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To look down to Camelot. She knows not what the curse may be, And so/she weapeth steadily, And little othercare/hath she,

The Lady of Shalott.

And moving thro' a mirror clear
That hangs before her all the year,
Shadows of the world appear.
There she sees the highway near

Winding down to Camelot :
There the river eddy whirls,
And there the surly village-churls,
And the red cloaks of market girls,

Pass onward from Shalott.

Sometimes a troop of damsels glad,
An abbot on an ambling pad,
Sometimes a curly shepherd-lad,
Or long-hair'd page in crimson clad,

Goes by to tower'd Camelot ;
And sometimes thro' the mirror blue
The knights come riding two and two :
She hath no loyal knight and true,

The Lady of Shalott.

But in her web she still delights
To weave the mirror's magic sights,

For often thro' the silent nights
A funeral, with plumes and lights,

And music, went to Camelot :
Or when the moon was overhead,
Came two young lovers lately wed;
“I am half sick of shadows,” said

The Lady of Shalott.

PART III.
A BOW-SHOT from her bower-eaves,
He rode between the barley-sheaves,
The sun came dazzling thro' the leaves,
And flamed upon the brazen greaves

Of bold Sir Lancelot.
A red cross knight for ever) kneeld
To a\lady in his shield,
That sparkled on the yellow field,

Beside remote Shalott.

The gemmy bridle glitter'd free,
Like to some branch of stars we see
Hung in the golden Galaxy.
The bridle bells rang merrily

As he rode down to Camelot : And from his blazon'd baldric slung

A mighty silver bugle hung,
And as he rode his armour rung,

Beside remote Shalott.

All in the blue unclouded weather
Thick-jewelld shone the saddle-leather,
The helmet and the helmet-feather
Burn'd like one burning flame together,

As he rode down to Camelot.
As often thro' the purple night,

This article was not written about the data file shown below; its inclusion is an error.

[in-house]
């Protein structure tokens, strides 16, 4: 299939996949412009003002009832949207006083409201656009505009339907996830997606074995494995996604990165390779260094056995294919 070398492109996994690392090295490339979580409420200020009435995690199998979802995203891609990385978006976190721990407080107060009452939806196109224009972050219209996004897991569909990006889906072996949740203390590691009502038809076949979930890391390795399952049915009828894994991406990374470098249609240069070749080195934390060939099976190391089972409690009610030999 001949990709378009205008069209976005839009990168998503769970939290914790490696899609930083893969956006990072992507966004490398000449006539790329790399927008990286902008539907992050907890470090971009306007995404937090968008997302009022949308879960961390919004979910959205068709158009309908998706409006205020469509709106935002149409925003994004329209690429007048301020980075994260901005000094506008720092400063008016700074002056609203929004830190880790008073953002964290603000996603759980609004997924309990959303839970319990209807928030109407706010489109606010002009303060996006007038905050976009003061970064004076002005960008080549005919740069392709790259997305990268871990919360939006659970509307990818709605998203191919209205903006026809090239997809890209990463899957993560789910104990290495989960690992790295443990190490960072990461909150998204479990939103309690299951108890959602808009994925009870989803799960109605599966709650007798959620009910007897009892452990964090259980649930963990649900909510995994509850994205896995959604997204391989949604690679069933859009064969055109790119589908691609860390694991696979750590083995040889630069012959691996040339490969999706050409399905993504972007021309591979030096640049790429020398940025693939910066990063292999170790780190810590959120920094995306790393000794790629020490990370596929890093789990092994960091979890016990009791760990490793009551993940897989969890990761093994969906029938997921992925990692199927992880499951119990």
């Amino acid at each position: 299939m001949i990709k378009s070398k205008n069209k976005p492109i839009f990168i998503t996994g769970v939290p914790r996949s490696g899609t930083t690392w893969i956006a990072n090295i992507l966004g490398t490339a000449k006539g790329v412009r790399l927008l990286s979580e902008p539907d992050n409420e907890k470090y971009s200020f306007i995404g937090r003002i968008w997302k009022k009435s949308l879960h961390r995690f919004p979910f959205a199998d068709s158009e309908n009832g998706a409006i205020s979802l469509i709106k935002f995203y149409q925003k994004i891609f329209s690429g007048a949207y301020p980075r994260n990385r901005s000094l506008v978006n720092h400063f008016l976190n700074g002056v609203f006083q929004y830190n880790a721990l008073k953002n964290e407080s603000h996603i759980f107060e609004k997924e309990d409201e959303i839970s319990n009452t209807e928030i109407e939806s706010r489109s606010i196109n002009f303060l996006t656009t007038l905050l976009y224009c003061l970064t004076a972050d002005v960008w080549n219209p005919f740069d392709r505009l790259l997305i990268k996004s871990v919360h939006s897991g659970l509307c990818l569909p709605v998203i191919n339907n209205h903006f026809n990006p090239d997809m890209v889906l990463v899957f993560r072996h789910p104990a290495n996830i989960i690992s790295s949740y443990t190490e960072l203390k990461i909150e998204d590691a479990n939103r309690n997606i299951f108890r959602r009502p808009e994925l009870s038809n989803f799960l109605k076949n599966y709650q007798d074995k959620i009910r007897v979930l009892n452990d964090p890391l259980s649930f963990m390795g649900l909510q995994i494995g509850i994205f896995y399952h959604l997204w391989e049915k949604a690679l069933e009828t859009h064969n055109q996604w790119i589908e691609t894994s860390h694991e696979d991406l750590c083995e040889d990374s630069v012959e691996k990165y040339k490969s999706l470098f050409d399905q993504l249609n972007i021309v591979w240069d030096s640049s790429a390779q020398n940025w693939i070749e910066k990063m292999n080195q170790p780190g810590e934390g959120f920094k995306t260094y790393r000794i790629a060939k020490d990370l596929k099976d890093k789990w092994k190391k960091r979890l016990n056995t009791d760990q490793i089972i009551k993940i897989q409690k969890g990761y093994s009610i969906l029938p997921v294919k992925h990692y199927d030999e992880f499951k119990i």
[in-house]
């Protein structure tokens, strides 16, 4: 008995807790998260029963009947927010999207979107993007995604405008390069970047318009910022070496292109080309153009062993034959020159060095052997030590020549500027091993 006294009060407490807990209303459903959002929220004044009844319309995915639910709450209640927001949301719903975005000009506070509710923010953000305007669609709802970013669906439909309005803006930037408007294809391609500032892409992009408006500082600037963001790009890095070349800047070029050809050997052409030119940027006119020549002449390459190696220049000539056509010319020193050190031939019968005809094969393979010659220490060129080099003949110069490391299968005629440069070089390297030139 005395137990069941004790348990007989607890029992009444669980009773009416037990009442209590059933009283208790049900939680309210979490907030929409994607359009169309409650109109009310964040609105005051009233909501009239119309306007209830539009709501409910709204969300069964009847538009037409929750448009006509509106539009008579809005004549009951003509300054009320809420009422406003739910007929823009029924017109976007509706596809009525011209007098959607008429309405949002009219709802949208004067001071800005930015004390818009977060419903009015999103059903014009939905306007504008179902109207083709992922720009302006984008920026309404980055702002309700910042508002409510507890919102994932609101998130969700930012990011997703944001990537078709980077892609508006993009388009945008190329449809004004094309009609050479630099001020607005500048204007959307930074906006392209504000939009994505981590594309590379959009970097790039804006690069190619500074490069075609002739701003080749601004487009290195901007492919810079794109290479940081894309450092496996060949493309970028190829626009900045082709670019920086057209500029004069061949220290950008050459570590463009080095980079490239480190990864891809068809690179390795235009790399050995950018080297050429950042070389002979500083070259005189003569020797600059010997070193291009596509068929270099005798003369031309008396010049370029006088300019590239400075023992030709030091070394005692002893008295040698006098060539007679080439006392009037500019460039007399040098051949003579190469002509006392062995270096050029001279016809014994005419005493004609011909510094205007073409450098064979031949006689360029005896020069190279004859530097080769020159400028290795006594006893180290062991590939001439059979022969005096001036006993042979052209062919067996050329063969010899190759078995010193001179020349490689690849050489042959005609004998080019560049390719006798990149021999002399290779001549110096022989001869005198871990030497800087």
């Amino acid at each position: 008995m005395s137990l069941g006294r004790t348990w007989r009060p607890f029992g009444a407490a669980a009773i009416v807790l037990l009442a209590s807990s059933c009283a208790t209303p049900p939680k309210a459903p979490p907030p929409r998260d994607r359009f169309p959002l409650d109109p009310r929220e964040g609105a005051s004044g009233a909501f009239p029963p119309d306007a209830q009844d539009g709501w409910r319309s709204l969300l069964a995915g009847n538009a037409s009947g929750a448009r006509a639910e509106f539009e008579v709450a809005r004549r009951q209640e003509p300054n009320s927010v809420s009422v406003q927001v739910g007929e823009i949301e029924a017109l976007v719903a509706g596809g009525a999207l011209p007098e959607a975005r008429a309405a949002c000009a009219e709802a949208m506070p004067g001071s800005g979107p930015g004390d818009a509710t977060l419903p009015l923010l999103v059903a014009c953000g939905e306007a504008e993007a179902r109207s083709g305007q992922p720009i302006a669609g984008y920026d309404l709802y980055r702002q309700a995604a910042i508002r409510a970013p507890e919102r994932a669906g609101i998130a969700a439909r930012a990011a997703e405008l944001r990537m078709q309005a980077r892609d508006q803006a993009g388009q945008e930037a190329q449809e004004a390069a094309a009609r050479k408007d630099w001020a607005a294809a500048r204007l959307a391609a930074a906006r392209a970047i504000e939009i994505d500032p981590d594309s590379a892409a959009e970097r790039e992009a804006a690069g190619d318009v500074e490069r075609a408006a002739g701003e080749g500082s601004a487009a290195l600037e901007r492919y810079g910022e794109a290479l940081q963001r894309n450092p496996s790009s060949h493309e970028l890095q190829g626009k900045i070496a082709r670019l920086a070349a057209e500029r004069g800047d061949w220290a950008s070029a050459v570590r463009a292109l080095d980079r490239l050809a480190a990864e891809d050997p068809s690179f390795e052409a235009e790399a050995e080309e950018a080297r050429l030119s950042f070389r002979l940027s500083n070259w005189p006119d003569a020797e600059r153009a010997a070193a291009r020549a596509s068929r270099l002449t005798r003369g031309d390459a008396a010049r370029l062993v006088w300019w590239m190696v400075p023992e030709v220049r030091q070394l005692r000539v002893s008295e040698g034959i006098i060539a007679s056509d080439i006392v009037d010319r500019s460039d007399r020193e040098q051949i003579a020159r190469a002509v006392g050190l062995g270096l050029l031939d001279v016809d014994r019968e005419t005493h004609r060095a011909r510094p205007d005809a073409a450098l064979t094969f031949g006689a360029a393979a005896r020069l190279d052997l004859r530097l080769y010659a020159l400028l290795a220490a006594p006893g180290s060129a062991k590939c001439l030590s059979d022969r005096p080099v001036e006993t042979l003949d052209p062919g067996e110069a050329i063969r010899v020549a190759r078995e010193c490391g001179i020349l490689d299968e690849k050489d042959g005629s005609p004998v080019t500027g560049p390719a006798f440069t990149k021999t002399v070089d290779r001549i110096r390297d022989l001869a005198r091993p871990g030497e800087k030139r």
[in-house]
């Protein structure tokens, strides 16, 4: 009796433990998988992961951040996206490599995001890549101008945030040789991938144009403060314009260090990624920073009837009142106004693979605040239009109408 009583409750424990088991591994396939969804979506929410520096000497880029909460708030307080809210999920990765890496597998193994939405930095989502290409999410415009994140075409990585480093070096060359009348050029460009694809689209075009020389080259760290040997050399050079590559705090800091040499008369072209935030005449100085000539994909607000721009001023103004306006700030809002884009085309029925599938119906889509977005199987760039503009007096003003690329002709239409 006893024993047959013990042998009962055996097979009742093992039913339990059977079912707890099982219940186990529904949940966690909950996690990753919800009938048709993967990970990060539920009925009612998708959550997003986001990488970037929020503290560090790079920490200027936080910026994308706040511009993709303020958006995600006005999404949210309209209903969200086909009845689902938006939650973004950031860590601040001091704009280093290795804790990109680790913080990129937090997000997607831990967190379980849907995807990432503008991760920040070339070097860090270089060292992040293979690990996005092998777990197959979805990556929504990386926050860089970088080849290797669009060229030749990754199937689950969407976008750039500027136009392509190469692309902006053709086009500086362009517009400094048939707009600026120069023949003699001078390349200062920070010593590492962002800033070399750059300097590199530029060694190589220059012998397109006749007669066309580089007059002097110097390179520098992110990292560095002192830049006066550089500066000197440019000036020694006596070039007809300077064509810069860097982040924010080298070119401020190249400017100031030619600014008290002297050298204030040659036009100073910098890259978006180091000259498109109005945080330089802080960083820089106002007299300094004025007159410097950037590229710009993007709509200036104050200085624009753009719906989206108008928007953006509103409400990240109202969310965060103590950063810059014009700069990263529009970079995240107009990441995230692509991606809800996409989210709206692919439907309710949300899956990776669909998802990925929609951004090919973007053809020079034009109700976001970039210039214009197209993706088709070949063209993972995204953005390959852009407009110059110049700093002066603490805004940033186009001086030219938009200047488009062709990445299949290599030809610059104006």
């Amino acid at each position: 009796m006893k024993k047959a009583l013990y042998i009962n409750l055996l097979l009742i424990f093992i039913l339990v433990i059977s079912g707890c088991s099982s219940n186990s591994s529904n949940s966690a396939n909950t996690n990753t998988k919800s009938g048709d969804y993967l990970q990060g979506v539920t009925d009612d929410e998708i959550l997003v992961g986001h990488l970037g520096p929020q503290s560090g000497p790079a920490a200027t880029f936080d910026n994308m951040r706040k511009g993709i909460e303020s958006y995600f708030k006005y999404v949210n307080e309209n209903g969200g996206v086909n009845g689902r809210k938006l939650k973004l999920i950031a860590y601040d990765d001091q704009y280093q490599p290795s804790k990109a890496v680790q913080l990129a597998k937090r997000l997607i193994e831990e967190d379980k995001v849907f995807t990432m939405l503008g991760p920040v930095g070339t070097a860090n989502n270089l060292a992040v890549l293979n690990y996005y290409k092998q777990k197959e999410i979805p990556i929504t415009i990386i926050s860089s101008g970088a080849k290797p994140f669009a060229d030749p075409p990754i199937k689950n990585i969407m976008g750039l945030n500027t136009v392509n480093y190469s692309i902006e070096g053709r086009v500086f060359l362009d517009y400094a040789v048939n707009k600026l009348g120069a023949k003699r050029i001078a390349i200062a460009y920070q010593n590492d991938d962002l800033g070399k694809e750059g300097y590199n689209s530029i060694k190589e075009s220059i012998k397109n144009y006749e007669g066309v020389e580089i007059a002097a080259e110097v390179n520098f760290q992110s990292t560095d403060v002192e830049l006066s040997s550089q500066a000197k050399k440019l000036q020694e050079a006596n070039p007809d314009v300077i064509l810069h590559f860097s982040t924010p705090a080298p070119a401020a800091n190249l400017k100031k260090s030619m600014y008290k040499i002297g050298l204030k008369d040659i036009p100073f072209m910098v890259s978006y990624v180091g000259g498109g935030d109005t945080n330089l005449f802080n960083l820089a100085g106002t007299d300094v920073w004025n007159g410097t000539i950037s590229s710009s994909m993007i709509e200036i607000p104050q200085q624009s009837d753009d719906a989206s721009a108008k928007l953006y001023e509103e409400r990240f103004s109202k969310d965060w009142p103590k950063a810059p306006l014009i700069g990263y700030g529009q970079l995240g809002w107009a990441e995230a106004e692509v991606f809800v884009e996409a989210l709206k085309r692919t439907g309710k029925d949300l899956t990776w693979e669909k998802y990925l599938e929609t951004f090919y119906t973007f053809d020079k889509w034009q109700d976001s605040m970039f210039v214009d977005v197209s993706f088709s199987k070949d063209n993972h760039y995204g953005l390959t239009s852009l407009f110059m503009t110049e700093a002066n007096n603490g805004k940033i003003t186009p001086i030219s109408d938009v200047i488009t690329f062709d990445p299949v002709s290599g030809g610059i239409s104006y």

Below the starry clusters bright,
Some bearded meteor, trailing light,

Moves over still Shalott.

His broad clear brow in sunlight glowd ;
On burnish'd hooves his war-horse trode ;
From underneath his helmet flow'd
His coal-black curls as on he rode,

As he rode down to Camelot
From the bank and from the river
He flash'd into the crystal mirror,
“ Tirra lirra,” by the river

Sang Sir Lancelot.

She left the web, she left the loom,
She made three paces thro’ the room,
She saw the water-lily bloom,
She saw the helmet and the plume,

She look'd down to Camelot.
Out flew the web and floated wide;
The mirror crack'd from side to side ;
“The curse is come upon me,” cried

The Lady of Shalott.

PART IV.
In the stormy eåst-wind straining,
The pale yellow woods were waning,
The broad stream în his banks complaining:
Heavily the low sky raining

Over tower'd Camelot;
Down she came and found a boat
Beneath a willow left afloat,
And round about the prow she wrote

The Lady of Shalott.

And down the river's dim expanse-
Like some bold seër in a trance,
Seeing all his own mischance-
With a glassy countenance

Did she look to Camelot.
And at the closing of the day
She loosed the chain, and down she lay;
The broad stream bore her far away,

The Lady of Shalott.

Lying, robed in snowy white
That loosely flew to left and right-
The leaves upon her falling light-
Thro' the noises of the night

She floated down to Camélot :
And as the boat-head wound along
The willowy hills and fields among,
They heard her singing her last song,

The Lady of Shalott.

Heárd a caroll mournful, holy,
Chanted loudly, chanted lowly,
Till her blood was frozen slowly,
And her/eyes were dárken'd'whólly,

Turn’d to tower'd Camelot.
For ere she reach'd upon the tide
The first house by the water-side,
Singing in her song she died,

The Lady of Shalott.

Under tower and balcony,
By garden-wall and gallery,
A gleaming shape she floated by,
Dead-pale between the houses high,

Silent into Camelot.
Out upon the wharfs they came,
Knight and burgher, lord and dame,
And round the prow they read her name,

The Lady of Shalott.

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